While tinnitus isn’t life-threatening, it can have a major impact on your daily life. People with tinnitus perceive an unpleasant ringing sound or other noise in their ears. For some, the sound is continuous, while others experience tinnitus that comes and goes.
If you hear an unusual noise in one or both ears, seek proper diagnosis and treatment to manage your condition. At Southern ENT, our team of experts can help. To start, here is some information to help you understand that annoying sound in your ears.
Tinnitus is the perception of sound with no external source. The sound varies from person to person. While a ringing sound is most common, some people with tinnitus describe various sounds, including whistling, hissing, pulsing, roaring, whooshing, buzzing, and chirping. You may hear the sound in one or both ears.
We caution you to avoid self-diagnosing. Tinnitus is often associated with an underlying condition, although in some cases, no exact cause can be found. In the event an underlying condition is the cause, we may be able to help reduce tinnitus by treating the underlying problem.
Some medications can cause tinnitus that goes away when you discontinue the medicine.
Most people experience temporary tinnitus at some point in their lives after exposure to very loud noises. For example, you may experience tinnitus after attending a loud concert. This type of tinnitus is short-lived and goes away within hours to days.
Tinnitus that sticks around is referred to as chronic tinnitus. There are two types of chronic tinnitus:
Head or ear noises that only you can hear are referred to as subjective. Most cases of chronic tinnitus are subjective — over 99%.
Objective tinnitus is very rare, accounting for fewer than 1% of cases. People with objective tinnitus hear head or ear sounds that other people can detect coming from the person with tinnitus. For the most part, this type of tinnitus occurs when internal functions of your blood vessels or muscles create the sound that you hear.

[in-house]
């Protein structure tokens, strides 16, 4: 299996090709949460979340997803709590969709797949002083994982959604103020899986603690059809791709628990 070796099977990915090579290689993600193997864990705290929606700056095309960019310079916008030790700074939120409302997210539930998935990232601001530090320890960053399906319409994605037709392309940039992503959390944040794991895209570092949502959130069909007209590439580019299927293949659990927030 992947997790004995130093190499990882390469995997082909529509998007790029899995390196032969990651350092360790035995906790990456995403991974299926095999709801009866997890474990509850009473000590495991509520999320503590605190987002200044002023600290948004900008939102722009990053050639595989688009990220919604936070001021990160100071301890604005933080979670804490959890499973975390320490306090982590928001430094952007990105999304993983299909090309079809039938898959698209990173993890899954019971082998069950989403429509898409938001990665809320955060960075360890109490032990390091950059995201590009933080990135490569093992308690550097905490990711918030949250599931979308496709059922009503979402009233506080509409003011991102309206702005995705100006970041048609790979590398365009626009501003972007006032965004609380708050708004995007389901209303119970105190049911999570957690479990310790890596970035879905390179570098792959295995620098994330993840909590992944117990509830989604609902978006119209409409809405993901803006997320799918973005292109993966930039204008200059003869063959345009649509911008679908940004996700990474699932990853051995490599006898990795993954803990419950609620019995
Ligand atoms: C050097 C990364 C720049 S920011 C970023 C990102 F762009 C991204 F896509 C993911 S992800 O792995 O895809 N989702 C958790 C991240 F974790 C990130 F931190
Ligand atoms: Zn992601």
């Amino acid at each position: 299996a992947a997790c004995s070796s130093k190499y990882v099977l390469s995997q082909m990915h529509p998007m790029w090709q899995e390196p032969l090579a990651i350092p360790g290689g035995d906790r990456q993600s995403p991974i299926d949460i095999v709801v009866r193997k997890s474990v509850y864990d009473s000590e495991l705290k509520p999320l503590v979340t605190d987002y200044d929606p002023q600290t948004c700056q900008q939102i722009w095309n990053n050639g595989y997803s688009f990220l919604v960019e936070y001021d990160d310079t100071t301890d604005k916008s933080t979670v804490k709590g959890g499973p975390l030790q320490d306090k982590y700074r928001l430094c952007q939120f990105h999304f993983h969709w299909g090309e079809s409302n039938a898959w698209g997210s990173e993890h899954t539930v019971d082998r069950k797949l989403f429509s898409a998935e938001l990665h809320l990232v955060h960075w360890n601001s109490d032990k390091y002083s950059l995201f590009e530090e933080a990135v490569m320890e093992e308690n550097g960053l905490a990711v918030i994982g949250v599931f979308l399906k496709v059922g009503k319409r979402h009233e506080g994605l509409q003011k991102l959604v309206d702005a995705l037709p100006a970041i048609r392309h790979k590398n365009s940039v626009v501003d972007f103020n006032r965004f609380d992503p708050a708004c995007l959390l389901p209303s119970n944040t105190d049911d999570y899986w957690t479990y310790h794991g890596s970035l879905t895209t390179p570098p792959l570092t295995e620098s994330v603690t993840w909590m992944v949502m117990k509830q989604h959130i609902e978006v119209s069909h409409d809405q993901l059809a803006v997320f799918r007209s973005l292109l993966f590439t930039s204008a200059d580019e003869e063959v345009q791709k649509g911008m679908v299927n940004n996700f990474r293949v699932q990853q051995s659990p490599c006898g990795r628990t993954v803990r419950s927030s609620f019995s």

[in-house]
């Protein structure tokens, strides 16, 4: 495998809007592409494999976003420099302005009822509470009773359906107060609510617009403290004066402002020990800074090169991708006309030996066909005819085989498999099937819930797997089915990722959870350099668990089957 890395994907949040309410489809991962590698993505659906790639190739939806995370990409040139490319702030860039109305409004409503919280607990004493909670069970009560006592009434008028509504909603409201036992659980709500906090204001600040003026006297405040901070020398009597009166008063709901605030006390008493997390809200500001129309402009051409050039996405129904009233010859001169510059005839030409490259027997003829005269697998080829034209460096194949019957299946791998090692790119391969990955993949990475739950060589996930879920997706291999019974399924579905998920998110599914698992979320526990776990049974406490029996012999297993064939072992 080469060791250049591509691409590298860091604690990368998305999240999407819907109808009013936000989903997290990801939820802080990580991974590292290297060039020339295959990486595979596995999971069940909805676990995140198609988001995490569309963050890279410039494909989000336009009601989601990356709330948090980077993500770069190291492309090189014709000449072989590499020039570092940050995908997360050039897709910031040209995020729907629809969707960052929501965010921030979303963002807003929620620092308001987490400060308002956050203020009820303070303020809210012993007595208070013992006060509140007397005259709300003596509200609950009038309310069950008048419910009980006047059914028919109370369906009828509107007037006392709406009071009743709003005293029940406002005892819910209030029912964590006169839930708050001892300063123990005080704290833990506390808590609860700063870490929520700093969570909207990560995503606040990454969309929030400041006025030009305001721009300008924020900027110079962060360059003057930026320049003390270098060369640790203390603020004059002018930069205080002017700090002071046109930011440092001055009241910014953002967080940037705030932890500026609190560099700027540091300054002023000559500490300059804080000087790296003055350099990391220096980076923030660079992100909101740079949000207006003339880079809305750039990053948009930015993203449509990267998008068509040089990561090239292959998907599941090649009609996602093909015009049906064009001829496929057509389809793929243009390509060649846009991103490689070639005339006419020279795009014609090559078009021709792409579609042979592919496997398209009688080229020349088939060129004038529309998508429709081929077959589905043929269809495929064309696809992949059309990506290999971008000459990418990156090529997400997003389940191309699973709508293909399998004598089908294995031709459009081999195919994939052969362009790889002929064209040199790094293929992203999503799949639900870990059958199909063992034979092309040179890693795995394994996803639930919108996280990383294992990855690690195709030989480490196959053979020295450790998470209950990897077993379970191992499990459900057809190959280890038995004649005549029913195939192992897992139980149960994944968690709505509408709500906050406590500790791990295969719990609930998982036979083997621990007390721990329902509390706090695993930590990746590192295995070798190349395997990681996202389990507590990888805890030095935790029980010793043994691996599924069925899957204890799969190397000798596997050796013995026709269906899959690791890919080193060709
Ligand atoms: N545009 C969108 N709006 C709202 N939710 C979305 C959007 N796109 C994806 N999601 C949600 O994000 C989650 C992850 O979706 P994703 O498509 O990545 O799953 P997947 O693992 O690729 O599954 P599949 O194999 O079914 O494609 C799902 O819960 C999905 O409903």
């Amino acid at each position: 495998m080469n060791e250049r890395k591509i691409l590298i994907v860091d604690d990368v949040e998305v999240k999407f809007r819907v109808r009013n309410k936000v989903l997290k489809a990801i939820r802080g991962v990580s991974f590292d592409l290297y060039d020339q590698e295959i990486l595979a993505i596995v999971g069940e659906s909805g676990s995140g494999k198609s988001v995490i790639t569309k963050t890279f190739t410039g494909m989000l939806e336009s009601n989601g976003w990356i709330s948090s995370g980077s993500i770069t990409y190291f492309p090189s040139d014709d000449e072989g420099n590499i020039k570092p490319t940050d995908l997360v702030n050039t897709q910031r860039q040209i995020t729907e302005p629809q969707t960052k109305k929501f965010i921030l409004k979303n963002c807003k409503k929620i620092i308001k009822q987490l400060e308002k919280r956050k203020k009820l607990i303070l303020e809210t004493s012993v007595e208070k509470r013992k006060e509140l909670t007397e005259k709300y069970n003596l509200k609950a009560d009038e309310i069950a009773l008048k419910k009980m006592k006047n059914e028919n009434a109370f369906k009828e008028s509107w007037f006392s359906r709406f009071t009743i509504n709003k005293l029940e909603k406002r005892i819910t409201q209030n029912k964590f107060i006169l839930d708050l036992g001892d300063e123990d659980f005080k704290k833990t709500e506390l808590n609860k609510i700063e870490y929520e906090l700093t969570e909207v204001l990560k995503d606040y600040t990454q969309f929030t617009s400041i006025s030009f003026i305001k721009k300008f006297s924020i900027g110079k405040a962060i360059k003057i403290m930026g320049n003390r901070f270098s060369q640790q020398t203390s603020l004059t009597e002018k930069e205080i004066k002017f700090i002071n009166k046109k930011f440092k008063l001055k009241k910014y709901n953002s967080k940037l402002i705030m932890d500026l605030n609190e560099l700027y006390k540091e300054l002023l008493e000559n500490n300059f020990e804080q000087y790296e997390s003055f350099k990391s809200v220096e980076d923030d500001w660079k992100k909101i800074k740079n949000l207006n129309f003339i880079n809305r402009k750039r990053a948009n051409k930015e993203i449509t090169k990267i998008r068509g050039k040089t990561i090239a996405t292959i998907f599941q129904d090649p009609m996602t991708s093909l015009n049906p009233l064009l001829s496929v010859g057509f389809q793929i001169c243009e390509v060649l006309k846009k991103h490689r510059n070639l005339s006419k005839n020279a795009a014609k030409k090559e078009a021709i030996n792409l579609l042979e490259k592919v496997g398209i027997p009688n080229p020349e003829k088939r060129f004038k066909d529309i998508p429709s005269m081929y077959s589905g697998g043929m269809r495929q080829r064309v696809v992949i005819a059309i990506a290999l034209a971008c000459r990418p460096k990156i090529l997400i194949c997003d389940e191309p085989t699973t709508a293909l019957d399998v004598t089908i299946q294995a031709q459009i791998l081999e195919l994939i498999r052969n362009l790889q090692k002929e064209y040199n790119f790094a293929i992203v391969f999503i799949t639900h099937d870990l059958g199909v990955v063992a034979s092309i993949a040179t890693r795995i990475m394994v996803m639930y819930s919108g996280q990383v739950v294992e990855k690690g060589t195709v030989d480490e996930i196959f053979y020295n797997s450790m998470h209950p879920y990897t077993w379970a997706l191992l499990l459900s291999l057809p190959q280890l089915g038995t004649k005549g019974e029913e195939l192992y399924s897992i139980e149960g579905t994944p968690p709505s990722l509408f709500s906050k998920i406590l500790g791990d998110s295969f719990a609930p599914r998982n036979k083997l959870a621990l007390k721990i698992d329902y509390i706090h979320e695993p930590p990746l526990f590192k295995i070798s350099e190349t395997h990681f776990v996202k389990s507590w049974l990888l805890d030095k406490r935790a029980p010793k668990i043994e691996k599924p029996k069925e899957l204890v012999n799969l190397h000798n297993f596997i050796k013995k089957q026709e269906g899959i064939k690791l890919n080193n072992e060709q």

There is a link between tinnitus and blood vessel disorders like atherosclerosis and high blood pressure. Here’s what you should know.
Hypertension refers to excess force against your artery walls. Close to 70 million Americans are living with high blood pressure, and some are unaware of it. Uncontrolled high blood pressure not only damages your circulatory system, but it’s also linked to tinnitus. When your blood pressure becomes too high, you may perceive a pulsating sound in one or both ears.
A buildup of cholesterol and other deposits in major blood vessels can cause all sorts of problems. It raises the risk of heart attack and stroke and may trigger tinnitus. This is thought to occur when the vein in your neck becomes narrow, causing turbulent blood flow.
Because the blood flow becomes more forceful, you may perceive a sound in one or both ears as your heart pumps to circulate blood throughout your body.
There is currently no cure for chronic tinnitus that has no obvious cause. Certain medications may cause tinnitus, in which case discontinuing the medication solves the problem.
In some cases, subjective tinnitus is the result of inner ear disorders. In those instances, treating the underlying condition can help. Tinnitus may also be associated with age-related hearing loss or conditions that lead to progressive hearing loss.
Regardless of the type of tinnitus you have, successful treatment can help manage the condition and minimize the effects it has on your quality of life. Most patients get relief from treatments like amplification and masking.
Our highly skilled professionals at Southern ENT can perform a thorough evaluation and diagnosis, and work with you to determine the best treatment approach.
Visit one of our seven convenient southern Louisiana clinics if you're experiencing tinnitus. Left untreated, tinnitus can interfere with work, school, and your daily activities. Reach us by phone to schedule an appointment or book online today.